Associate Editor

The Inertia

Miklos Sandor Dora is quite possibly the least understood cultural symbol to emerge from surfing during what Matt Warshaw calls the “boom years.” The Encyclopedia of Surfing describes him thus: “Irresistible American surf rogue, originally from Hollywood, California; the light-footed master of Malibu during the 1950s and ’60s, and surfing’s definitive outlaw figure.”

In an article for LA Weekly, Jamie Brisick explained, “If you took James Dean’s cool, Muhammad Ali’s poetics, Harry Houdini’s slipperiness, James Bond’s jet-setting, George Carlin’s irony and Kwai Chang Caine’s Zen, and rolled them into one man with a longboard under his arm, you’d come up with something like Miki Dora, surfing’s mythical antihero, otherwise known as the Black Knight of Malibu.”

Miki was a living breathing contradiction – he was simultaneously part of the same surf community he derided. His antics from mooning the judges at the 1967 Malibu Invitational to spreading false rumors about his own sexuality for kicks are the stuff of surf legend. And over 15 years since his death, he continues to be a person of interest far beyond the sphere of surf, as evidenced by NYC indie artist Amen Dunes’ recently released single, ‘Miki Dora.’ We caught up with the man behind Amen Dunes, Damon McMahon to get some context behind the track:


The first single off your new album Freedom is called ‘Miki Dora’ who was an enigmatic, living breathing dichotomy. What was your introduction to Dora as a person, and what about his story inspired you to write a song titled after him?

I’ve always been intrigued by surfing from afar, always wanted to do it but never did.
Miki Dora just seemed, first off, like a kindred spirit stylistically. He approached surfing like I approach music: subtly, tastefully, and with some nastiness to balance it out.

As for his story, he embodied something I was conveying with this record, though I didn’t know it at the time.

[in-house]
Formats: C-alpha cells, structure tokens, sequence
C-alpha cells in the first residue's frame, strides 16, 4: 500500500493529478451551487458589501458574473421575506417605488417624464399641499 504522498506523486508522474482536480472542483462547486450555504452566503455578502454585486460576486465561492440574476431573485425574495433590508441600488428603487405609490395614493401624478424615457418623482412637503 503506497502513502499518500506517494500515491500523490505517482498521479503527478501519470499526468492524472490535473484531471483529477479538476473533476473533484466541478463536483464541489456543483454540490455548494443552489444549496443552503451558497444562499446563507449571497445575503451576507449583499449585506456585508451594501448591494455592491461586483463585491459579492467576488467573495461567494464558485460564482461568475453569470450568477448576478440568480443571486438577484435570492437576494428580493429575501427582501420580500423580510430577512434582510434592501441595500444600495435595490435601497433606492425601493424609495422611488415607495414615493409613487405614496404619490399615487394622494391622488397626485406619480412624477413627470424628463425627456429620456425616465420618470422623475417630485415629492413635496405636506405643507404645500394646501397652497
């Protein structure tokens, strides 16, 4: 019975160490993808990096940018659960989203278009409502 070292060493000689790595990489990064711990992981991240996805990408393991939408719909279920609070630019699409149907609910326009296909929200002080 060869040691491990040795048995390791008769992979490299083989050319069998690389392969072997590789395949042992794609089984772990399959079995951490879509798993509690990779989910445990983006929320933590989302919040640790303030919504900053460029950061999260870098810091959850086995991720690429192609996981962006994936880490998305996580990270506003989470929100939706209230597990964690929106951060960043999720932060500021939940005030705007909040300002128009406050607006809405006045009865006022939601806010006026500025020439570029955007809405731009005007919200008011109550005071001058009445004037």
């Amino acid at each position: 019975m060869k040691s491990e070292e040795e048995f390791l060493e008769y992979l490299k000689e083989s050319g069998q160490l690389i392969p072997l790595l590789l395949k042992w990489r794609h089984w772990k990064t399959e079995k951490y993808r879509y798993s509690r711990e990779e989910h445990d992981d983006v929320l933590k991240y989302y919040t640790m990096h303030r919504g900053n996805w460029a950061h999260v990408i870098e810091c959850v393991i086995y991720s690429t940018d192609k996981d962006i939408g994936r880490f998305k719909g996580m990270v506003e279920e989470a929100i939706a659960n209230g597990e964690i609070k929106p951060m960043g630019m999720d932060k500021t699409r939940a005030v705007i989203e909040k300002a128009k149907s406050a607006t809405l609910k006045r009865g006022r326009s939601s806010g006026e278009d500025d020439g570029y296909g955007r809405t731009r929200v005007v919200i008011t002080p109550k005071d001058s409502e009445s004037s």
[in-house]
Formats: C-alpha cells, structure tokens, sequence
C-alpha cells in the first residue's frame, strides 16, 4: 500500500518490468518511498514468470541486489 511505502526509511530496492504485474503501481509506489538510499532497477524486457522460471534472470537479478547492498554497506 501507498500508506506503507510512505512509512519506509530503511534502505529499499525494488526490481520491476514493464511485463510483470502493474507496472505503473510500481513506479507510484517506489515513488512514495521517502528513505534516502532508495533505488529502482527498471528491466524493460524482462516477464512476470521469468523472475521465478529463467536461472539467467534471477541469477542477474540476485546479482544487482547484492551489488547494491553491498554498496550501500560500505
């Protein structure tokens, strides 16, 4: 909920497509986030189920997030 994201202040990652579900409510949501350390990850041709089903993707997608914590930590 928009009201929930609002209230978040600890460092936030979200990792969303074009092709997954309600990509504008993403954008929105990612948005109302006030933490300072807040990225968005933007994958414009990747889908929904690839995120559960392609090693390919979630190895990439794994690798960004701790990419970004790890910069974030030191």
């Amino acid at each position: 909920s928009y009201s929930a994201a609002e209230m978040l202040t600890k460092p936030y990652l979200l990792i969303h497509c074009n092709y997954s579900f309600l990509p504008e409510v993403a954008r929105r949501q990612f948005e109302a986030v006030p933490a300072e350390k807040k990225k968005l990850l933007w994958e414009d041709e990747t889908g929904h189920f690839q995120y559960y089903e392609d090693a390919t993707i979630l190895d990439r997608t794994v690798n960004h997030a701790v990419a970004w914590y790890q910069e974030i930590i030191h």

Miki Dora, like all my songs, just came to me. I was sitting at my desk, was hit with a moment, and then looked him up online, ingested his vibe, and wrote the song. It all happened in about an hour.
What came out ended up connecting with the eventual theme of Freedom, which is an album essentially about a relinquishing of self through exploration of its various forms, the multiple identities we (I) cling to: from my childhood self, to my heritage, to my parents, to male icons (like Miki) I always looked up to. He embodied one of those identities: the dark side of ego and masculinity, pride and a fall from grace, but also a hero’s beauty, power, and liberation.


Amen Dunes is the brainchild of Damon McMahon. Photo: Michael Schmelling

One of the interesting things about Miki Dora is his celebrity transcended and continues to transcend the boundaries of surf culture to which he simultaneously belonged and thumbed his nose at. What do you hope to express with a song that in a way re-introduces him and his story to fans of your work that may not necessarily be familiar with Miki Dora?

Well, to be honest I had no intention except that he embodied something within me, and within our culture, that I thought was relevant. And even preceding all that, he kind of just came to me.

Your new album, Freedom, incorporates a number of characters. In some senses, Miki Dora is one of the more obscure ones. What made you want to release this track as the first single from the album?

That’s a good point, he’s one of the more obscure ones. We all just thought musically it would be the right first move, but maybe subconsciously there is something universal about Miki that made it seem like a good first “character” if you will to put forward.

Who was Miki Dora as you understand him and how do you feel that his life resonates with you? How do you hope it’ll resonate with others?

Well, I can relate to him on a number of levels. Superficially, I also had my run-ins with bad behavior and getting in trouble with various things. Then as I mentioned, I relate to his internal divide, the pull of his pride and bravado, and how that is a detriment in life. I also relate very strongly to the way he approached his art, and how he felt in his scene. But honestly, that sense of being an outsider I’m trying to let go of. Life’s too short. Maybe that’s why the song has strong feelings of regret and reflection on a life lived that way. I hope people can see that side of it too. It’s neither a pure critique or a pure celebration.



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